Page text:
In her dad's steps
WHEN she was a little girl Nobuhle Dlamini trudged behind her father on the golf course - mainly so that she could venture into the water hazards to fish out the balls he'd hit there with his wayward drives.
Johannes Dlamini was not a wealthy golfer so he couldn't afford to surrender an expensive ball to the water traps - and Nobuhle didn't mind getting her feet, and much else, wet to keep her father on course.
Then, when she turned 12, he decided she needed to start hitting balls instead of searching for them.
Now, at the age of 20, she is the South African women's champion.
Nobuhle won the South African women's amateur strokeplay title by an amazing 10 shots, beating some of the best women golfers in the country last week at Umhlali Country Club near Durban.
She believes her father's lessons sparked a deeper interest in the game.
"He taught me how to play and I took it seriously from then onwards," she says.
Her growing love for the game was not even put off by the courses she learnt on. These were challenging and rough, but it probably toughened her too.
The little girl from Lobamba in Swaziland is now hoping to put her village on the world golfing map.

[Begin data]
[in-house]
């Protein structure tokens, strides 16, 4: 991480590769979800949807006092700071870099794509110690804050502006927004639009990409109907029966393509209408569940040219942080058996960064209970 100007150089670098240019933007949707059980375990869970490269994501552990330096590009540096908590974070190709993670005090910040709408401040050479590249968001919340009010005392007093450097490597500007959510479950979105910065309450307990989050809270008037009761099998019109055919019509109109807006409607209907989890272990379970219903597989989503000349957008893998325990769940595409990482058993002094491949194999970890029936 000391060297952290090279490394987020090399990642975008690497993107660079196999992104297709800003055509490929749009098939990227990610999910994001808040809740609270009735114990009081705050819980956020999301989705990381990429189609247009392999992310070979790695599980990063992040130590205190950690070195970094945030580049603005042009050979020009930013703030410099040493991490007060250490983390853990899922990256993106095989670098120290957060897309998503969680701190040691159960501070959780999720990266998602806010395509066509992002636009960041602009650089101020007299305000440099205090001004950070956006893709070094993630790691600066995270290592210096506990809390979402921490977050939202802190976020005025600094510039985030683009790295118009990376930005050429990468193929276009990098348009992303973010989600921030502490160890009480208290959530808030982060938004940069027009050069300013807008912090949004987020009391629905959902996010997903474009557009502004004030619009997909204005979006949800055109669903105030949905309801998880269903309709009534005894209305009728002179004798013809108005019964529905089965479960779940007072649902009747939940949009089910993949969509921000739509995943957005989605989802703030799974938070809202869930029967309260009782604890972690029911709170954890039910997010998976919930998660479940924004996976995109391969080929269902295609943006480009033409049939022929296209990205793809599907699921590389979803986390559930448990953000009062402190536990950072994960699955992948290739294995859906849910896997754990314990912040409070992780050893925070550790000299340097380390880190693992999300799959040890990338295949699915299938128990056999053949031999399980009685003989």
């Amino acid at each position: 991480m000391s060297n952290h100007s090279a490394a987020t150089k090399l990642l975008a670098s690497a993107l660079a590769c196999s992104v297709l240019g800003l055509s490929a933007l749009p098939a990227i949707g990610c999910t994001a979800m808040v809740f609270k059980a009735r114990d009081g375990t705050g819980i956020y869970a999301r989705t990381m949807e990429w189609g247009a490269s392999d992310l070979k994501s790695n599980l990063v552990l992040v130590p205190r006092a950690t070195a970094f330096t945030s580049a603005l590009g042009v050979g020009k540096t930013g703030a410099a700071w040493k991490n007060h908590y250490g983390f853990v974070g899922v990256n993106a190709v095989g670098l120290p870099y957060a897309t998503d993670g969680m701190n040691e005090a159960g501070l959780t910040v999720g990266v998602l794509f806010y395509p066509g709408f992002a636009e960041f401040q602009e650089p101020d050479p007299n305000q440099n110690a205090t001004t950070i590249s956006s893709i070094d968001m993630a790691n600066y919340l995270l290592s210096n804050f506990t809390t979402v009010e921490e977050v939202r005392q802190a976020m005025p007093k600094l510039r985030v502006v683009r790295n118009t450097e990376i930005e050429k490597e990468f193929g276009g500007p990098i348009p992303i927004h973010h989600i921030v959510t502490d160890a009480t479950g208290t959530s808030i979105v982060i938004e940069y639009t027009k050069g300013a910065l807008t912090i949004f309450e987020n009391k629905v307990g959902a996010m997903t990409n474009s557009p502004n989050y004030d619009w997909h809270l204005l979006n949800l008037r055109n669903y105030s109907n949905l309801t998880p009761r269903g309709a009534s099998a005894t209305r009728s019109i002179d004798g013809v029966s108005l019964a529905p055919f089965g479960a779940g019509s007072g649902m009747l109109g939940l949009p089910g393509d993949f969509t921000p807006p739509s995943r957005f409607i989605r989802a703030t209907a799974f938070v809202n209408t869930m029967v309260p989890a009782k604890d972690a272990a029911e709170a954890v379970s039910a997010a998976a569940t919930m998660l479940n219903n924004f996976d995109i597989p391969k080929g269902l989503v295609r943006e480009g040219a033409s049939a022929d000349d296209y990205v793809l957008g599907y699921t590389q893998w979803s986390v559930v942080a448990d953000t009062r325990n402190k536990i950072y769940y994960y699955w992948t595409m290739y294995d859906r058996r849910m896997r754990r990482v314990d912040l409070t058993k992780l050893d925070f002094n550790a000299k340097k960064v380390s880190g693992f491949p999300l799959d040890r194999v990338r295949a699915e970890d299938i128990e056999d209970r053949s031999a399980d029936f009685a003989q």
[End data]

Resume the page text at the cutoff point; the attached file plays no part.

She hopes to do this by turning pro and playing on the tough LPGA Tour.
The LPGA is where the best women golfers in the world compete. It's held mainly in the US, but the last time an American won Player of the Year was in Beth Daniel in 1994. Since then a Swede, Australia, Briton, Mexican and Taiwanese have dominated. So why not a Swazi in the near future?
Dlamini's amateur achievements have been limited to South Africa, but her victory in the national strokeplay championship this week on the KwaZulu-Natal North Coast revealed not only an ability to triumph over conditions but also just how far ahead she is of the other top women amateurs.
The wind at Umhlali flummoxed all of the women, but not Dlamini who had rounds of 70-69-73 and she was the only one to break par.
Her accuracy on the fairway, finesse around the greens and near-flawless putting have combined to make her a star, but her coach Llewellyn van Leeuwen believes she also has the edge in natural strength.